3S Christmas Training
Our staff from Starbrook, doing some training for 3S (Signing, Symbols and Speech) in preparation for Christmas.
A gift-wrapped box of Christmas items was opened and staff had to sign what the contents were.
A lovely time was had by all, as you can see in the photographs. The response and feedback from all attending was very positive.
Lizzie one of our individuals from the home in Taunton joined others for a 3S signing activity based upon the theme of Christmas.
The picture shows Lizzie the young lady who retold the Nativity Story so that Shirley (the trainer) could sign the story, and selected the appropriate figures to create the stable scene. Her memory of how to sign was excellent and her enthusiasm to participate in the activity was so rewarding. Initially Lizzie had been lacking in confidence and nearly didn’t come along to the activity, but afterwards she spent a lot of time demonstrating her knowledge of Christmas signing to the staff working in her home.
Staff Comments and Feedback:
- "Whole course is very interesting and useful."
- "The games are very useful because you all join in and help each other, and it was interesting."
- "Practical; games made you think."
- "Games are useful."
- "Using cards to make sentences helps retain information and puts it into a useable context."
- "Participating in the signing in a relaxed and fun manner."
- "When playing games it re-enforced the knowledge I have just learnt, we have fun while learning."
- "Signing comes in handy for staff and service users at."
- "Having a resources folder for future reference is most useful."
Augmentative and Alternative Communication (AAC)
This may sound very complicated but it isn’t really!
Augmentative communication means any method of communicating that supplements the ordinary methods of speech and handwriting, where these are impaired. There are times when we all may use aspects of AAC (for example, gesturing across a noisy pub to a friend for a drink, pointing to a picture or gesturing when trying to make yourself understood in a foreign language). Many autistic individuals rely on AAC all the time. Some individuals with autism may be non-verbal. They would, therefore, not use speech as their main means of communication and may have to use special techniques. The idea of augmentative communication is to maximise the abilities the communication impaired person does have, in order to bypass and/or compensate for areas of impaired function. AAC is used in a variety of settings wherever people need to communicate and can enhance an individual’s opportunity to learn and understand, as well as their educational prospects.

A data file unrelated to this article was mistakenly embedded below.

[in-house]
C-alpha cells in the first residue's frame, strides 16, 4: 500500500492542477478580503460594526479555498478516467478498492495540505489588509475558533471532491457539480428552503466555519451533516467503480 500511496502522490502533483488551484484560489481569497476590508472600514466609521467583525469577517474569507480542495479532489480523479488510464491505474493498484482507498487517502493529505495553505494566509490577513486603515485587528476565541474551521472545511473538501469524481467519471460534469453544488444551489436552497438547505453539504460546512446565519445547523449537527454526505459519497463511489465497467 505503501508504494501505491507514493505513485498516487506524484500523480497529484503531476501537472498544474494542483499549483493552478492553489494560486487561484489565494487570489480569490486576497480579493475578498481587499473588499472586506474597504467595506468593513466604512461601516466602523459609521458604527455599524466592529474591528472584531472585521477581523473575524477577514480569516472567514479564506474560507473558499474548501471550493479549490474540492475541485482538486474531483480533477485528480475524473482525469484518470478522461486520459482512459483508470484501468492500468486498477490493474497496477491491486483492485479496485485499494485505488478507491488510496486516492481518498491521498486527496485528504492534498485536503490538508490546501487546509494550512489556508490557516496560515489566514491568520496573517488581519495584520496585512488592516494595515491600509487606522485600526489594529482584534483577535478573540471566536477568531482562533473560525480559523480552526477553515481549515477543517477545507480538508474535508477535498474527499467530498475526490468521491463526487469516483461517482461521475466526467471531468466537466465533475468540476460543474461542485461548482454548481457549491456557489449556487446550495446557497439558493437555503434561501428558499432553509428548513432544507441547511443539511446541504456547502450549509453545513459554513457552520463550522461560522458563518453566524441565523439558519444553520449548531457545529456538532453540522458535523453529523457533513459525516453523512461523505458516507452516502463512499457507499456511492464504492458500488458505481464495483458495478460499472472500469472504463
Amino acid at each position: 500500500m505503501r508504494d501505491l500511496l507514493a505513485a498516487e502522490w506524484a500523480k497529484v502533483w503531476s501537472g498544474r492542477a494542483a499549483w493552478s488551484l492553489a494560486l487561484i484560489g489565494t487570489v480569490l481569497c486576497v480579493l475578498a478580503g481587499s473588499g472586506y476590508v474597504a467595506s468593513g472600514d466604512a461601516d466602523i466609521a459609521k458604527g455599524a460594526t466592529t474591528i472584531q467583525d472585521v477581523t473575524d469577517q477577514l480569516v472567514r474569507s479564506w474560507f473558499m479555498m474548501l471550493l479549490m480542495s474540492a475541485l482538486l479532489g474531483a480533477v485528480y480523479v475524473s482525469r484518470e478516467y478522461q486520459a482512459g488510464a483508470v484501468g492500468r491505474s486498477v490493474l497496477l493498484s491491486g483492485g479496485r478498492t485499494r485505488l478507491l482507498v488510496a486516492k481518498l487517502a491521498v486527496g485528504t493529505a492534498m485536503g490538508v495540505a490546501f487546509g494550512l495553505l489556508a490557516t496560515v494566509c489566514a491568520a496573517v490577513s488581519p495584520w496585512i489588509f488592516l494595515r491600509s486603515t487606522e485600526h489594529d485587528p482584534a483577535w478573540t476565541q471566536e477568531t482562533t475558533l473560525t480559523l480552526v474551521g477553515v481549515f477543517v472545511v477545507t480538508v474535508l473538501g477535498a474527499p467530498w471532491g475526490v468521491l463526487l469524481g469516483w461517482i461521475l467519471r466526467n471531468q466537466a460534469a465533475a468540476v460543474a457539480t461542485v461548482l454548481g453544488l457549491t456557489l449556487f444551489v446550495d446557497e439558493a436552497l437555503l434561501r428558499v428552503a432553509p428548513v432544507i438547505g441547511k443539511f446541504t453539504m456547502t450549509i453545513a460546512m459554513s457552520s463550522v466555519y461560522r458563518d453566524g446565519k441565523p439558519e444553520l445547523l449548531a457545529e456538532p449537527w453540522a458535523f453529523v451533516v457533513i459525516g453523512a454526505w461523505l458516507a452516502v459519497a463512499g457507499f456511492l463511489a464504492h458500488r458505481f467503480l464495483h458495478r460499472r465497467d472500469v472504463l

Homes Caring for Autism uses AAC on a person centred basis, which means that we use many different forms of AAC, including images on paper, objects of reference, video, iPads and computers. We use whatever interests, motives or captures the attention of the specific individual we are supporting. With recent technological advances and an increasing awareness of the range of communication options open to individuals, the potential is there to provide more and more people with an improved level of communication.
Homes Caring for Autism uses Proloquo2Go, via the iPad, to help give voices to our otherwise non-verbal individuals.